We drove our caravan of two Polaris Rangers and a Ford F250 across the field and through the creek where we parked. Boomer shot out of the truck like a prisoner who had just been let out of the slammer. He went nuts when his nose engaged in holy matrimony with the distinct scent of the pheasants. We retrieved our guns from their cases and loaded our orange vests with bird shot. Uncharacteristic of his typically energetic nature, Brady imitated our every move with a profound seriousness.
We stood around for a moment discussing the safest way to go about the hunt since we had a three year old in our midst. Gun safety was more important than ever, so we decided that Brady and I would walk a little ways behind everyone else. After the first set of birds was released, Shana and I would trade places so that I would have a chance to hunt.
Bradyís shoulders hunched over a bit and he laid his cheek on the top of his little gun. His form was perfect and he was raring to shoot as the first round of birds was set free. I could feel his anticipation and almost hear the adrenaline pumping through his tiny body. I knew all too well exactly how he was feeling. We took carefully executed steps while we were walking and waiting for a bird to fly up. One did, then another. Even though the big guns were so much louder than his smaller one, I barely heard them. I watched his every deliberate move and listened to every blast that rang through the tiny speaker holes of his plastic firearm. Two more rounds of birds and our hunt was over. A few lucky pheasants escaped their doom and flew off happily with high hopes of living to see another day. The others werenít quite as lucky, but they didnít die in vain. Yet another highlight in this adventure was learning how truly tasty pheasant is and figuring out different ways to prepare the bird.
The hunt was over but the magic of that day lingered heavily in the fall air. It was a day that a little boy easily traded in Sesame Street for an extraordinary experience that will become part of who he will be as a man. Brady probably wonít specifically remember his first pheasant hunt when he was a mere three years old, but you can bet that his good old Mom will be there with pictures to display and a story to tell him as he grows from a boy to a young man to a father of his own children, eager to pass down the legacy of his strong love and respect for hunting and nature and all of Godís great splendor. At three that hunt was there for his taking. As he matures and grows, my hope for him is that he doesnít just take because he can, but that he gives because he wants to. Itís just the natural progression of life and I believe whole heartedly that it is without a doubt our biggest obligation and most important duty as sportsmen and women. That is simply, to bring our children and families outdoors with us. It may mean sacrificing that big buck, a few birds or even the wonderfully penetrating solitude that one holds so dear while sitting motionless in the woods. You may even wonder exactly what in the world you were thinking as you make your way out of your hunting blind while trying to determine the best way to peel your young daughter free of the layers of hunting clothes so that she can relieve her tiny bladder for the second time in forty five minutes. Yes, my friend, the sacrifices are great, but the rewards are so much greater. Know and remember that when you take a child, spouse or other family member into the field with you, youíre not just giving them constructive entertainment. As clichť as it sounds, you truly are handing down a legacy that will continue to recycle itself lifetime after lifetime. Generation after generation will possess an intimate knowledge of what is sincerely significant in life and will learn to apply it to every aspect of their daily living.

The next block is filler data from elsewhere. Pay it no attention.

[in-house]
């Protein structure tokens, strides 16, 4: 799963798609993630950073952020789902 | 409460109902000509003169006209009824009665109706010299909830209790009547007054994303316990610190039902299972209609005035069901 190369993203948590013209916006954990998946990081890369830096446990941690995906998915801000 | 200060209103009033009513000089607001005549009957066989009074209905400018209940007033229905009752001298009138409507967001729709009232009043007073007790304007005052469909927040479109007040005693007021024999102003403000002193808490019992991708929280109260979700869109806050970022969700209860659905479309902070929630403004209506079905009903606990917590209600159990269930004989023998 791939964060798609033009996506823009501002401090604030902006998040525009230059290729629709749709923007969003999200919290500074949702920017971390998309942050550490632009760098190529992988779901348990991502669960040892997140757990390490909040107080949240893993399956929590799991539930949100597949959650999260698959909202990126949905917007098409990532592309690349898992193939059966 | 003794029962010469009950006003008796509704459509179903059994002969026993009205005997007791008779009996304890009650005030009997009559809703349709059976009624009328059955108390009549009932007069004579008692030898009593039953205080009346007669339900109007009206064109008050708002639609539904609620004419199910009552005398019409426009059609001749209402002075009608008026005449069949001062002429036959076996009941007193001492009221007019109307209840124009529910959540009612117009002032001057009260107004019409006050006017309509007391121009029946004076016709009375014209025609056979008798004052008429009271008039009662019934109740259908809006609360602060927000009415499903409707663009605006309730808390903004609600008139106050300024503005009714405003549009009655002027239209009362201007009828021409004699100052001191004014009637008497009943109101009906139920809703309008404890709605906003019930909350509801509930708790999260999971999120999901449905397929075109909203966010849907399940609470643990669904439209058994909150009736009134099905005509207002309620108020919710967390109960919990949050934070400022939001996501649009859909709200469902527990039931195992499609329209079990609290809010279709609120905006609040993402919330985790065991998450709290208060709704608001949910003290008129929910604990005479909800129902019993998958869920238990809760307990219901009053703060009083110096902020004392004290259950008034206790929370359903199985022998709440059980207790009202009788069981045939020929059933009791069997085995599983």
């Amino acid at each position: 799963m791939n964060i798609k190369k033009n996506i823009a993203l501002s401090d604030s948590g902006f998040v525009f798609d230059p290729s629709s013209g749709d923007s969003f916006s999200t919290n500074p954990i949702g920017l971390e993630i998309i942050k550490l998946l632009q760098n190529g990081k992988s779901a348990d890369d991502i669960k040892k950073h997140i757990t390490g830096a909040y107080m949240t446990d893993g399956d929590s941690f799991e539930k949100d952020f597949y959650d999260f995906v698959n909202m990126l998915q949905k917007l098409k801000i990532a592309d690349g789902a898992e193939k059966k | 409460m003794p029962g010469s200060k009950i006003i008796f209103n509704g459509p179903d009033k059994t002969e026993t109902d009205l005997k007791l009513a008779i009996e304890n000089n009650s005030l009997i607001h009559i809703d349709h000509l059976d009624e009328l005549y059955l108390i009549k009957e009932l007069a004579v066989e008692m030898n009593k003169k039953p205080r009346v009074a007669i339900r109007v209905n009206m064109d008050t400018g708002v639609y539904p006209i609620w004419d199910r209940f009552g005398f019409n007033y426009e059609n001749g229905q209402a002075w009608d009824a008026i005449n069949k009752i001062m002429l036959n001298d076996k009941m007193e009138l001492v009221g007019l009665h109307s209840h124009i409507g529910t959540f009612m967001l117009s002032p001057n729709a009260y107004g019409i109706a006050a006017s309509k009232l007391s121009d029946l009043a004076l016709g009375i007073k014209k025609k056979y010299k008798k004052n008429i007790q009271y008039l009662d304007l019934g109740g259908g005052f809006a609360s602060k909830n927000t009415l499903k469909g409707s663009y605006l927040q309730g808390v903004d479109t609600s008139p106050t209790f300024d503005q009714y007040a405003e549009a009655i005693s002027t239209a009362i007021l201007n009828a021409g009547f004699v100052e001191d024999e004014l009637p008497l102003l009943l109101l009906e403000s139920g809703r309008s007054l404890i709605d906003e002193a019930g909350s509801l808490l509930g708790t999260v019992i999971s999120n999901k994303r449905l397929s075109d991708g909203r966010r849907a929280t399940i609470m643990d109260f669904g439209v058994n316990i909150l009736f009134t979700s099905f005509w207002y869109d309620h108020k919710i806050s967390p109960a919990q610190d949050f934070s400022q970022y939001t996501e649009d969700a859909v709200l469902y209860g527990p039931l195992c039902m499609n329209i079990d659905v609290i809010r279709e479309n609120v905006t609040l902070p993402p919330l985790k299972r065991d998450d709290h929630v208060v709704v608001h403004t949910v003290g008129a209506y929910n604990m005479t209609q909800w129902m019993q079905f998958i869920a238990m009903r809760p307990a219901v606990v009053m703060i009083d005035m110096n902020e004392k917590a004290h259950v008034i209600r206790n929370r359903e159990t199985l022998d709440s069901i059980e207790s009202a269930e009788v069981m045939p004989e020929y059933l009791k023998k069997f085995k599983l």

And yet maybe the greatest gift of all is this. In your lifetime, you may never have the privilege of seeing the direct and final results of your one on one impact with a loved one. At the end of the day, you donít take your family hunting with you because you have to. You do it because you want to. Your time, energy and sacrifice may not yield a trophy mount or anything that comes materialistically close. Instead, you will reap a reward that fits into an entirely different and much more important category. Your passion may very well become their passion and your energy, their energy. And as far as your sacrifice goes; in the end, it doesnít really feel like sacrifice at all. Come to think of it, when you ponder it under these terms, it never did!
Somewhere, I've got a picture of my grandson, at age 4, when he was dove hunting with his Dad and I. Camos, boots, lil boy camo hat and a set of ear muffs. In one hand, he's got a bag of chips and in the other is half full bottle of Dr Pepper. Most of the DP was poured down the front of him when he was trying to decide which hand to use to point out the doves that were coming in to us.
To me, that's what hunting all about. The memories...